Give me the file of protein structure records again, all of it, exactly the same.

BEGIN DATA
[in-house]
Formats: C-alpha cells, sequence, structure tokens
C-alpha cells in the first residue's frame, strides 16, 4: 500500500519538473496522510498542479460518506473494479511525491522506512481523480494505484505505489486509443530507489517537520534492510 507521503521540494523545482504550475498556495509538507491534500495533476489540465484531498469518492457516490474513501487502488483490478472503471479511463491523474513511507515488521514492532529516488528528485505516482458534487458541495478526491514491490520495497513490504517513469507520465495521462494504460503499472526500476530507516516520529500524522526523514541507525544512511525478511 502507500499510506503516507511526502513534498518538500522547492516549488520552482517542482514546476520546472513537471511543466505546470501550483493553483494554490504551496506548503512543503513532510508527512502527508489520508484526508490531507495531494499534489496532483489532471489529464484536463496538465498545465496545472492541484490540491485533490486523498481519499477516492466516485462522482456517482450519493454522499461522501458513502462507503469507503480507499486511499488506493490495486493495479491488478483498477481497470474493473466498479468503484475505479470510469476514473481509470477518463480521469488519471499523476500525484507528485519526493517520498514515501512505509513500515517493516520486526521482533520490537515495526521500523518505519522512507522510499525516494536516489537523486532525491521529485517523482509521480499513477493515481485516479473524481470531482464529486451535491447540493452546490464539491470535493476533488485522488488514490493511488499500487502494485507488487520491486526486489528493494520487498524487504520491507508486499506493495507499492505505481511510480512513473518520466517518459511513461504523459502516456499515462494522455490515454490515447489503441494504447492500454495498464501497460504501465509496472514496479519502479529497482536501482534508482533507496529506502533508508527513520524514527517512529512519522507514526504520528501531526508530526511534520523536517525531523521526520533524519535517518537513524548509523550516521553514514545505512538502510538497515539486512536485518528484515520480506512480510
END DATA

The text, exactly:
[in-house]
Formats: C-alpha cells, sequence, structure tokens
C-alpha cells in the first residue's frame, strides 16, 4: 500500500519538473496522510498542479460518506473494479511525491522506512481523480494505484505505489486509443530507489517537520534492510 507521503521540494523545482504550475498556495509538507491534500495533476489540465484531498469518492457516490474513501487502488483490478472503471479511463491523474513511507515488521514492532529516488528528485505516482458534487458541495478526491514491490520495497513490504517513469507520465495521462494504460503499472526500476530507516516520529500524522526523514541507525544512511525478511 502507500499510506503516507511526502513534498518538500522547492516549488520552482517542482514546476520546472513537471511543466505546470501550483493553483494554490504551496506548503512543503513532510508527512502527508489520508484526508490531507495531494499534489496532483489532471489529464484536463496538465498545465496545472492541484490540491485533490486523498481519499477516492466516485462522482456517482450519493454522499461522501458513502462507503469507503480507499486511499488506493490495486493495479491488478483498477481497470474493473466498479468503484475505479470510469476514473481509470477518463480521469488519471499523476500525484507528485519526493517520498514515501512505509513500515517493516520486526521482533520490537515495526521500523518505519522512507522510499525516494536516489537523486532525491521529485517523482509521480499513477493515481485516479473524481470531482464529486451535491447540493452546490464539491470535493476533488485522488488514490493511488499500487502494485507488487520491486526486489528493494520487498524487504520491507508486499506493495507499492505505481511510480512513473518520466517518459511513461504523459502516456499515462494522455490515454490515447489503441494504447492500454495498464501497460504501465509496472514496479519502479529497482536501482534508482533507496529506502533508508527513520524514527517512529512519522507514526504520528501531526508530526511534520523536517525531523521526520533524519535517518537513524548509523550516521553514514545505512538502510538497515539486512536485518528484515520480506512480510